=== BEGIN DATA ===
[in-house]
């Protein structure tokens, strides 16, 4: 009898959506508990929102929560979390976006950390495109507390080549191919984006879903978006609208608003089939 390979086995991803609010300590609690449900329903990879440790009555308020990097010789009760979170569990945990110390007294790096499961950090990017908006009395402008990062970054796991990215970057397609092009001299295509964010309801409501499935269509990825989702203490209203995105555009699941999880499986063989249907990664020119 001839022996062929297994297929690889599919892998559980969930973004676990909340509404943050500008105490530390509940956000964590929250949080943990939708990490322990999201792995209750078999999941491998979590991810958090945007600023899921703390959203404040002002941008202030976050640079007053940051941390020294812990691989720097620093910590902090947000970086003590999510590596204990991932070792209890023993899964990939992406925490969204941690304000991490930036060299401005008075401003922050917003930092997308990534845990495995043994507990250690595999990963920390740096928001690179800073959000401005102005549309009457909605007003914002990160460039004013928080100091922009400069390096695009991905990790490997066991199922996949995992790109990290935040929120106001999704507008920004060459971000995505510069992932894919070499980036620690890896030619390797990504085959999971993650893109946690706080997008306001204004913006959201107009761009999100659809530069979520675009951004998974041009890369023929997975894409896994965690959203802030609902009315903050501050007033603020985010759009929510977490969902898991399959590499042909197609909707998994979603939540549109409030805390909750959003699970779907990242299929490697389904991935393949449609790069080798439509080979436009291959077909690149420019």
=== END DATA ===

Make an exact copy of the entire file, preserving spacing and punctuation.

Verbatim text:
[in-house]
């Protein structure tokens, strides 16, 4: 009898959506508990929102929560979390976006950390495109507390080549191919984006879903978006609208608003089939 390979086995991803609010300590609690449900329903990879440790009555308020990097010789009760979170569990945990110390007294790096499961950090990017908006009395402008990062970054796991990215970057397609092009001299295509964010309801409501499935269509990825989702203490209203995105555009699941999880499986063989249907990664020119 001839022996062929297994297929690889599919892998559980969930973004676990909340509404943050500008105490530390509940956000964590929250949080943990939708990490322990999201792995209750078999999941491998979590991810958090945007600023899921703390959203404040002002941008202030976050640079007053940051941390020294812990691989720097620093910590902090947000970086003590999510590596204990991932070792209890023993899964990939992406925490969204941690304000991490930036060299401005008075401003922050917003930092997308990534845990495995043994507990250690595999990963920390740096928001690179800073959000401005102005549309009457909605007003914002990160460039004013928080100091922009400069390096695009991905990790490997066991199922996949995992790109990290935040929120106001999704507008920004060459971000995505510069992932894919070499980036620690890896030619390797990504085959999971993650893109946690706080997008306001204004913006959201107009761009999100659809530069979520675009951004998974041009890369023929997975894409896994965690959203802030609902009315903050501050007033603020985010759009929510977490969902898991399959590499042909197609909707998994979603939540549109409030805390909750959003699970779907990242299929490697389904991935393949449609790069080798439509080979436009291959077909690149420019």